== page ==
This type of allocation is the most flexible and most commonly used because of its copy feature. For example, you can copy this year's actual amounts to next year's budget. With this method, you can also:
Allocate from one company to another.
Multiply by a positive or negative factor before allocating.
Set up either annual or monthly budgets.
Convert currencies. For example, you can restate U.S. dollars to Canadian dollars for consolidated reporting with other Canadian companies. You can also enter any gain or loss on the conversion to a contra/clearing account. Although the indexed allocations feature has this capability, JD Edwards World recommends that you use financial restatement instead of allocations to convert currencies.
Create allocations transaction-by-transaction in the Account Ledger table (F0911) or update account balances in the Account Balances table (F0902).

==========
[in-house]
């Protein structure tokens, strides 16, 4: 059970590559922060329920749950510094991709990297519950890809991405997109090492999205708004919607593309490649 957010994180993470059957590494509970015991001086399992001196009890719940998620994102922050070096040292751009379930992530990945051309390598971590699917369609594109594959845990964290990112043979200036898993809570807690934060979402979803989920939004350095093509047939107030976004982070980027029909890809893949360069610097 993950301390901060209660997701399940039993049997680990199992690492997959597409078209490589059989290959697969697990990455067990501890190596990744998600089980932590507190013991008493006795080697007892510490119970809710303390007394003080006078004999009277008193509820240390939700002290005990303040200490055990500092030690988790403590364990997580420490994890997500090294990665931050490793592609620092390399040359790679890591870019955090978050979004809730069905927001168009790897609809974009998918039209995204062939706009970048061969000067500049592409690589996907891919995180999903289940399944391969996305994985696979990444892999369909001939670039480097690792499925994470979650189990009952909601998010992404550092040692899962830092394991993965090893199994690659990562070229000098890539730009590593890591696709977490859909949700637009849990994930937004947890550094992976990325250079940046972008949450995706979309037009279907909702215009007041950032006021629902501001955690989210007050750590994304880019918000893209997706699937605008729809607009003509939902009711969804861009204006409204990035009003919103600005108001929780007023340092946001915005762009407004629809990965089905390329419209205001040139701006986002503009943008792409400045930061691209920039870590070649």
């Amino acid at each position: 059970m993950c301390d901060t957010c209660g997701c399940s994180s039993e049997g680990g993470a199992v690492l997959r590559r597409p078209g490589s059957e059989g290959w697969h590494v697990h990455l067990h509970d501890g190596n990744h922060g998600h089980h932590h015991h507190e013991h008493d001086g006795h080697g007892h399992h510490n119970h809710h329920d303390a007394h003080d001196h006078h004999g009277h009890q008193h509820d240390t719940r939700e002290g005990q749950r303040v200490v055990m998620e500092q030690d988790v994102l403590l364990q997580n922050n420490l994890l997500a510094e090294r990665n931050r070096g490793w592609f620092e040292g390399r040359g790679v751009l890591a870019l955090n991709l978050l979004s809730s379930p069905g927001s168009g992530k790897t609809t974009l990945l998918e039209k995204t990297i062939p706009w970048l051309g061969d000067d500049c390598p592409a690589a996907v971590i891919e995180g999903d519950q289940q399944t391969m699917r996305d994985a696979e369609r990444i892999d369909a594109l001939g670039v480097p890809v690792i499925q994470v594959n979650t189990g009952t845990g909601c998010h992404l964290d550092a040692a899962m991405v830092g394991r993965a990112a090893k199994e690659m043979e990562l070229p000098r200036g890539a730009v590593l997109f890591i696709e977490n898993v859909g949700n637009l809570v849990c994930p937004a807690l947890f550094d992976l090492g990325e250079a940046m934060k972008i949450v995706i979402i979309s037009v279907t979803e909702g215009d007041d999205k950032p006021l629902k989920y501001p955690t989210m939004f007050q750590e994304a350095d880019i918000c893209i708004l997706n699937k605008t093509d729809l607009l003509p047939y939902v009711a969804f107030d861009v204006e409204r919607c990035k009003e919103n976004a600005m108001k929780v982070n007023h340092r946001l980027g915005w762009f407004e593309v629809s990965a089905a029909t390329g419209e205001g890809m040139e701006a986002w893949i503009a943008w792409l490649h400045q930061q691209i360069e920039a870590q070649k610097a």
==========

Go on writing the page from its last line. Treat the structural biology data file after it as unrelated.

For example, to set up an allocation using the indexed method for the photocopier, you could distribute the expense based on a fixed percentage of use for each department.
With cost allocations, you can:
Allocate an amount from only one business unit to one or more business units.
Allocate an amount to more than one contra/clearing account. This feature is unique to this method.
Multiply by a positive or negative rate before allocating.
Create recurring journal entries.
Set up periodic budgets.
For example, to set up a recurring journal entry for the photocopier, you could choose to distribute the expense based on:
The number of copies made by each department
A fixed percentage for each department
A fixed currency amount for each department
This type of allocation is the least flexible, but the most dynamic. With variable numerator allocations, you can: